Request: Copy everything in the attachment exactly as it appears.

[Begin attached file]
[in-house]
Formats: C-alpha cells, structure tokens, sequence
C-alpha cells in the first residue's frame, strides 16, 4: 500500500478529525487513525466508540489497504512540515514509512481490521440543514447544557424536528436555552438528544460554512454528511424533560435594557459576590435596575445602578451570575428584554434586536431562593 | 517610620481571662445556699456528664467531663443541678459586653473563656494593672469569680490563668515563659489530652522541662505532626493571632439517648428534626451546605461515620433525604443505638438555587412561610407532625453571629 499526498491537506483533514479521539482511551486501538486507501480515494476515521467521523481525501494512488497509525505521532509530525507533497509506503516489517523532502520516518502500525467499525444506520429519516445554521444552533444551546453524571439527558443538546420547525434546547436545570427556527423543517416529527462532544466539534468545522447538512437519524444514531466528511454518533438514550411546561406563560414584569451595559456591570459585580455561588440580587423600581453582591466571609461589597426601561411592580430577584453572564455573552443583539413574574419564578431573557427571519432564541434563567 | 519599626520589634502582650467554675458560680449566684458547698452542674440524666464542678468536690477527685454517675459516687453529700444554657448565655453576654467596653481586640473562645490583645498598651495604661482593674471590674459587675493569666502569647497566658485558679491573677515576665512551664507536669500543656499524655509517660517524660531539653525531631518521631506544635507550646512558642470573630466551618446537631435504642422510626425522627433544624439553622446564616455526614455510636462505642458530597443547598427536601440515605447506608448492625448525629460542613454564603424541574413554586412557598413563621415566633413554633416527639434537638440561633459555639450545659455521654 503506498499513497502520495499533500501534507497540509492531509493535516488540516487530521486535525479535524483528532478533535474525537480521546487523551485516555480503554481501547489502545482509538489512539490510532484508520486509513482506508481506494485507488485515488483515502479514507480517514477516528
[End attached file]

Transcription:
[in-house]
Formats: C-alpha cells, structure tokens, sequence
C-alpha cells in the first residue's frame, strides 16, 4: 500500500478529525487513525466508540489497504512540515514509512481490521440543514447544557424536528436555552438528544460554512454528511424533560435594557459576590435596575445602578451570575428584554434586536431562593 | 517610620481571662445556699456528664467531663443541678459586653473563656494593672469569680490563668515563659489530652522541662505532626493571632439517648428534626451546605461515620433525604443505638438555587412561610407532625453571629 499526498491537506483533514479521539482511551486501538486507501480515494476515521467521523481525501494512488497509525505521532509530525507533497509506503516489517523532502520516518502500525467499525444506520429519516445554521444552533444551546453524571439527558443538546420547525434546547436545570427556527423543517416529527462532544466539534468545522447538512437519524444514531466528511454518533438514550411546561406563560414584569451595559456591570459585580455561588440580587423600581453582591466571609461589597426601561411592580430577584453572564455573552443583539413574574419564578431573557427571519432564541434563567 | 519599626520589634502582650467554675458560680449566684458547698452542674440524666464542678468536690477527685454517675459516687453529700444554657448565655453576654467596653481586640473562645490583645498598651495604661482593674471590674459587675493569666502569647497566658485558679491573677515576665512551664507536669500543656499524655509517660517524660531539653525531631518521631506544635507550646512558642470573630466551618446537631435504642422510626425522627433544624439553622446564616455526614455510636462505642458530597443547598427536601440515605447506608448492625448525629460542613454564603424541574413554586412557598413563621415566633413554633416527639434537638440561633459555639450545659455521654 503506498499513497502520495499533500501534507497540509492531509493535516488540516487530521486535525479535524483528532478533535474525537480521546487523551485516555480503554481501547489502545482509538489512539490510532484508520486509513482506508481506494485507488485515488483515502479514507480517514477516528